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dc.contributor.authorEisenstein, Marie A.en_US
dc.contributor.authorClark, April K.en_US
dc.contributor.editorSimkins, Ronald A.en_US
dc.date.accessioned2018-02-12T20:57:57Z
dc.date.available2018-02-12T20:57:57Z
dc.date.issued2018en_US
dc.identifier.issn1522-5658en_US
dc.identifier.urihttp://hdl.handle.net/10504/116851
dc.description.abstractPast research indicates substantive gender differences in democratic norm commitment and political tolerance in the U.S. Analyzing gender differences in democratic values, we focus on religion and the separate traits of psychological security as potential explanations as both a mediating force and direct influence. In general, our results show a lack of gendered differences in the religion-psychological security connection to democratic values, and suggest that unless the psychological security traits are considered separately, we fail to capture the unique and disparate contributions of each. Ruling out gender in the religion-democratic values connection, is a unique contribution in this literature. Keywords: religion, gender, political tolerance, democratic norms, psychological securityen_US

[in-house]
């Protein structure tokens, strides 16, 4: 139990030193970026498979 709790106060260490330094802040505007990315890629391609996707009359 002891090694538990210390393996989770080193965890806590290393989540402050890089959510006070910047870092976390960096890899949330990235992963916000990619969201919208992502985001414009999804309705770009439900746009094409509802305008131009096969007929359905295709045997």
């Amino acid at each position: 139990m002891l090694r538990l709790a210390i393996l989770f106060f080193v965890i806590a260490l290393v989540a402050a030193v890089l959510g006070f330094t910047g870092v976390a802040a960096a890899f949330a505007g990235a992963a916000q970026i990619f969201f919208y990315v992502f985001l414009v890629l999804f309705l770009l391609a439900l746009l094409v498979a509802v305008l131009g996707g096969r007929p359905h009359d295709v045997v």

dc.publisherRabbi Myer and Dorothy Kripke Center, Creighton Universityen_US
dc.rightsThe journal is open-access and freely allows users to read, download, copy, distribute, print, search, or link to the full texts of all published material for personal or academic purposes.en_US
dc.titleGendered Support for Democratic Values? Religion and the Mediating Influence of Psychological Securityen_US
dc.typeJournal Articleen_US
dc.rights.holderRabbi Myer and Dorothy Kripke Center, Creighton Universityen_US
dc.description.volume20en_US
dc.publisher.locationOmaha, Nebraskaen_US
dc.title.workJournal of Religion & Societyen_US


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